Tuesday, November 28, 2006

Passing Glances at Virginia Woolf

Recently, I wrote about an old feature of the International Virginia Woolf Society Bibliography: Passing Glances. My friend Sally Greene began collecting allusions and references to Woolf in popular novels and pop culture. At Ana Maria’s urging (and thanks to Google which now provides me with categories for free and daily email alerts, too), I’m going to try to keep track of mentions of Woolf in the blogosphere.

I’ve already linked several times to the dicussion of “Kew Gardens” at A Curious Singularity. You can also find some information about a Woolf wiki here. I’m a bit skeptical of wikis these days: they seem to me destined to go the way of hypertext and choose your own adventure. Still, I’d be grateful to be proven wrong.

Both Mark Thwaite and Susan Hill are steadily reading their way through Woolf. Mark has posted entries on To the Lighthouse, Mrs. Dalloway, and, most recently, this enthusiastic and insightful entry on The Waves. Susan is conducting an ongoing reading project, Woolf for Dummies, which seems to be geared to those who really are afraid of Woolf. The most recent entry I can find is just a query to see who’s read Night and Day yet. That book, Woolf’s second novel, is not one that generally inspires readers to continue. Still, her posts seem to have encouraged book-buying of at Equiano’s and Kate’s, too.

Someone called Anne (not me) posted a long Woolfish comment to the query “Do men ever write in women’s voices?” (which seems a silly question) and the more interesting follow-up, what are the best female protagonists created by men?

A romance novelist considers the spark of inspiration ignited by her teacher assigning some Woolf. I’ll be curious to see where this leads…

Woolf still doesn’t have the web presence of the Bronte blog but it’s fun to find her cropping up here and there.

6 comments:

Bud said...

And why, I ask, are you not running a Woolf blog?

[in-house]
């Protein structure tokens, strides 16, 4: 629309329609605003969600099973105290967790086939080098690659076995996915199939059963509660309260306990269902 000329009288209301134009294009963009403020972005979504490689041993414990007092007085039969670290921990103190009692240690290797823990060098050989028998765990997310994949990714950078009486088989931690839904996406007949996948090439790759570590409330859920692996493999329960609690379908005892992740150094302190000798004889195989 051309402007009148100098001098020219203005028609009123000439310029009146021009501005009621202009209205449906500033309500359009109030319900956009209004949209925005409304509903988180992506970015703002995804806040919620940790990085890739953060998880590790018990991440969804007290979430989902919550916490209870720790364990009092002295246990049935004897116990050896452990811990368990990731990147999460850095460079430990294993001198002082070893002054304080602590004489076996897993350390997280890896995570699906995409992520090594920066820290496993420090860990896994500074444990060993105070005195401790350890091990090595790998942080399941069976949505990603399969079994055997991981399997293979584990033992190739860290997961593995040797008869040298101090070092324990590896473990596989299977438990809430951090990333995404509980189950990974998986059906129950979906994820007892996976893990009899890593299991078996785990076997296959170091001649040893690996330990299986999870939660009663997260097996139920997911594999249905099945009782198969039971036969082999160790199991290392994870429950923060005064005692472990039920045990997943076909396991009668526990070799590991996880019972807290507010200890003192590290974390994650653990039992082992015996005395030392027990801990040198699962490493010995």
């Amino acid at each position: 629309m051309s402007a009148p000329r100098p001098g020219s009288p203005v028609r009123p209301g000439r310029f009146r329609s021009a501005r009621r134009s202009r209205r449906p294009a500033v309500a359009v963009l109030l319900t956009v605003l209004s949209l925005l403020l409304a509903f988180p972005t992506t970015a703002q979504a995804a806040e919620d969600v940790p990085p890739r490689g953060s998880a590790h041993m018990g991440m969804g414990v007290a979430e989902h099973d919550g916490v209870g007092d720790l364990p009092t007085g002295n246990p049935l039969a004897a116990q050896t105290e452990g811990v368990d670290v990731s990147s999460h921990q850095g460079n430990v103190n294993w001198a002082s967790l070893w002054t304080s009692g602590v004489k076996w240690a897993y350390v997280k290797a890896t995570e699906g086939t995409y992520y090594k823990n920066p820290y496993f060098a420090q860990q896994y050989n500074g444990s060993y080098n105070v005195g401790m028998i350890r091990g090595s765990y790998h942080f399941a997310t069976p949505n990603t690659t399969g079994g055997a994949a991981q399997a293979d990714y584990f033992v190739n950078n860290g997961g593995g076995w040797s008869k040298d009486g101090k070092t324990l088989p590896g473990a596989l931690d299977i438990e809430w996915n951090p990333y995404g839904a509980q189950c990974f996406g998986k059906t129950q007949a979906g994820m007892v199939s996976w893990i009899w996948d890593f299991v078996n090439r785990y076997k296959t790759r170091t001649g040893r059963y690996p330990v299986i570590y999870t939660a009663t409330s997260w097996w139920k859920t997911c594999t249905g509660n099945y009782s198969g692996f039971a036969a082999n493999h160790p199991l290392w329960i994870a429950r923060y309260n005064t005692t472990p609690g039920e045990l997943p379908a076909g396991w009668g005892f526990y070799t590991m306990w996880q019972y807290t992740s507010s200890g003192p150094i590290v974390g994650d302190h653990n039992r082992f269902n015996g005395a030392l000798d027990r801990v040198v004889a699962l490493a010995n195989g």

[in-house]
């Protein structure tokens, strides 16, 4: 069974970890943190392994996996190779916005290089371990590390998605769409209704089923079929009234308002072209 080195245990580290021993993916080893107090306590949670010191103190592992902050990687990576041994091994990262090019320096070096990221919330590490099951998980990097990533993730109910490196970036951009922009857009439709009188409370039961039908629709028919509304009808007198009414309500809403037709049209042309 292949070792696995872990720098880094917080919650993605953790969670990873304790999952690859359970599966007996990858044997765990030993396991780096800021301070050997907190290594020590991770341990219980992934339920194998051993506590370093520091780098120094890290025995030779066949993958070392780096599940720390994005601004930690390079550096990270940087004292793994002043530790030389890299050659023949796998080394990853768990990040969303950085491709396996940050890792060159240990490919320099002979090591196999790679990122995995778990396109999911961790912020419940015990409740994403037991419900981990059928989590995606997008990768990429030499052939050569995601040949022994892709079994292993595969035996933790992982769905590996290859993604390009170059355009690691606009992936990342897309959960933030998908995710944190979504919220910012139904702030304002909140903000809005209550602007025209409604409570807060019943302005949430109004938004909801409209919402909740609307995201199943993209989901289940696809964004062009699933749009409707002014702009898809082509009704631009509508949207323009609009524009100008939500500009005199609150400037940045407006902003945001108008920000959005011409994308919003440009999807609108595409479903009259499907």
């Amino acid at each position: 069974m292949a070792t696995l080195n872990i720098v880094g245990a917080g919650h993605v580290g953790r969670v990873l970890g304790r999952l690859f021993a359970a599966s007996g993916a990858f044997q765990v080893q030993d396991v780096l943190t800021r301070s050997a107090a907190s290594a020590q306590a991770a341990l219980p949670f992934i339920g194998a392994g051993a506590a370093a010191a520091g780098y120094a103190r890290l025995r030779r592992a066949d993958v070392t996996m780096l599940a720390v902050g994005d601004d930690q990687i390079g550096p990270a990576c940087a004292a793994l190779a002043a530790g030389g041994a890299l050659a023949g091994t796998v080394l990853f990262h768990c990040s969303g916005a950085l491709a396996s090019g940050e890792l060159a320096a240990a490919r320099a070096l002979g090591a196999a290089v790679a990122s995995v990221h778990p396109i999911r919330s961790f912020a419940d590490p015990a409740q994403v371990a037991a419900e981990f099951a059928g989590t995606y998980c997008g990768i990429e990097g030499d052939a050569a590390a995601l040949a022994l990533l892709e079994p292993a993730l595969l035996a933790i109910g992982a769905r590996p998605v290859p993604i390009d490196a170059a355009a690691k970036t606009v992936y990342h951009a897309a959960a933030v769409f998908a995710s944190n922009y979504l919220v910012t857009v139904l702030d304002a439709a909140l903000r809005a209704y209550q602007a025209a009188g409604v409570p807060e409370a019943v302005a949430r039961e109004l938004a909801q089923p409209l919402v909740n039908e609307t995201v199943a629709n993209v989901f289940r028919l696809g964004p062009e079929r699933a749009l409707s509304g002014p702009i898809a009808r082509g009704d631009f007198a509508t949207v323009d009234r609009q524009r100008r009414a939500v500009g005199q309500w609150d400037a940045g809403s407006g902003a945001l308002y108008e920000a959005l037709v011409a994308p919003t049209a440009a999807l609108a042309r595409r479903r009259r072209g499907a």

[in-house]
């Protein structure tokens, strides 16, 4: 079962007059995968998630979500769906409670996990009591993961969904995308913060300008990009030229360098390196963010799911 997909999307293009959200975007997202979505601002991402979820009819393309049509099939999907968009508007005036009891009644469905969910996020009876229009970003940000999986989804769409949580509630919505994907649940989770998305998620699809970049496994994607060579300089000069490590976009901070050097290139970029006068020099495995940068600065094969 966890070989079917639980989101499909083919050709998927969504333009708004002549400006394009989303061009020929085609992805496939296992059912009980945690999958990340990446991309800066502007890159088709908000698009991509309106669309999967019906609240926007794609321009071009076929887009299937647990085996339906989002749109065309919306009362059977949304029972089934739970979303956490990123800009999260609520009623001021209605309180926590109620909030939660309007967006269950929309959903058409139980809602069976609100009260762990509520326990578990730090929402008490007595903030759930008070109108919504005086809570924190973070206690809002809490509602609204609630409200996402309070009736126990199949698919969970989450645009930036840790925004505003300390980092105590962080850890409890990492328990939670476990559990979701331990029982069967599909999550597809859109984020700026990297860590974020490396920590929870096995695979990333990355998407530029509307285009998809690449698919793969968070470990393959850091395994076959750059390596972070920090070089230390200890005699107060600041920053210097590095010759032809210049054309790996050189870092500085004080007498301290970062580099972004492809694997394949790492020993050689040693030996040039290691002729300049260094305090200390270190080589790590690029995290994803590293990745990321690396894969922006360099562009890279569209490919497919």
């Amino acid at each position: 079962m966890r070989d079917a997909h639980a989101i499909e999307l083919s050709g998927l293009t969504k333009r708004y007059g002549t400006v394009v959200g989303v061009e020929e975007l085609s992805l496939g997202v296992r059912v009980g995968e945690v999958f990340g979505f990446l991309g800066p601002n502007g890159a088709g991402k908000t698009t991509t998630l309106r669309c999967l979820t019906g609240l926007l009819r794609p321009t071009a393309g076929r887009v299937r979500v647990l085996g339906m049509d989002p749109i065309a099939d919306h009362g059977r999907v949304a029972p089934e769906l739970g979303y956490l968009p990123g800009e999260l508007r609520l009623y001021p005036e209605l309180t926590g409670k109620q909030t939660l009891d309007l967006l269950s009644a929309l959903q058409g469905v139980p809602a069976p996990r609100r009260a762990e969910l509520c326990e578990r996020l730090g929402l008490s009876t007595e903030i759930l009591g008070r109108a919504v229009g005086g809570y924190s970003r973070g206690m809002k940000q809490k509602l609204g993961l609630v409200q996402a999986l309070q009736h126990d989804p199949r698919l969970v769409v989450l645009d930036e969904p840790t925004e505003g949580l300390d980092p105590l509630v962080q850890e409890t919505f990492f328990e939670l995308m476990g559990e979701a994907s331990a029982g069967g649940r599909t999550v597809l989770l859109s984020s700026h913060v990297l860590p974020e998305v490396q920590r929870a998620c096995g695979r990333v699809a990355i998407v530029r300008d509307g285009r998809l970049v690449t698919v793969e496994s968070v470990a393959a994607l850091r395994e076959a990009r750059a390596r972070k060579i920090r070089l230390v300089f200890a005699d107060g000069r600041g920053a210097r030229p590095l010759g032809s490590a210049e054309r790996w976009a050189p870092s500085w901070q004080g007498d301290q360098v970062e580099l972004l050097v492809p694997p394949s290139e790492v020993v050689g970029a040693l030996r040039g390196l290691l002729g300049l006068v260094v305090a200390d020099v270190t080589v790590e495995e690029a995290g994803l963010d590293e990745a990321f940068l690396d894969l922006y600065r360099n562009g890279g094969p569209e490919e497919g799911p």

Anne said...

Indeed.

But I'm afraid I'd start sounding all pointy and professorial in all the worst ways: that it would turn into a bad teaching day in blog form.

And then there is the small matter of these two beloved little daughters....

And the million things that I have neglected in the other parts of my life.

Still.... we shall see...

Betsy said...

Ah. You located Anne GG's comment on Woolf. But you consider my question lightweight. Oh, dear. But I must start somewhere with my questions, don't it? And it appears, that Woolf found it necessary to comment on the general topic, so that gives it some credibility. So, as a professional in the field, who would you add to my list?

P.S. I love your blog and will return to read more. Plus,in regard to your post on Nov. 27, I do comment!

Anne said...

Thank you for your comment, Betsy. I only meant that the list of female protagonists by male writers is very long (Moll Flanders, Clarissa, Tess, Isabel Archer...). So that question leads to listing more than thinking.

Your second question, however, which you seem to toss off, is one that really is worth a lot of discussion: which writers are the best ventriloquists for protagonists of the opposite sex? That one is, as you say, one that Woolf and many other worthies have spent time on. Rightly so.--Anne

The Dolphin Smiles said...

Well....I think the idea of women protagonists created by men is intriguing in that writing seems to me, at its best, to invite us all whether we're reading or writing to inhabit other spaces, radically different from those we usually inhabit. I think Tolstoy succeeded drastically with Anna Karenina but Flaubert didn't with Madame Bovary because he had much too narcissistic a conception of what who she was....she's really "just" Flaubert, where Anna has a life of her own...

madwoman in the modern world said...

Hello!
I stumbled across your blog and was so surprised to see that your wrote Virginia Woolf:Feminism and the Reader.

I discovered the wonderful Virginia Woolf last semester in my Modern Literature class. I'm almost 100% sure that I read parts of your book last semester when I was writing my final research paper on Woolf. Probably one of the most thrilling papers I have ever written in my life. I fell in love with VW when writing that. :) And I bet you love her too.

Have a marvelous weekend. I'll be visiting your blog from now on. :)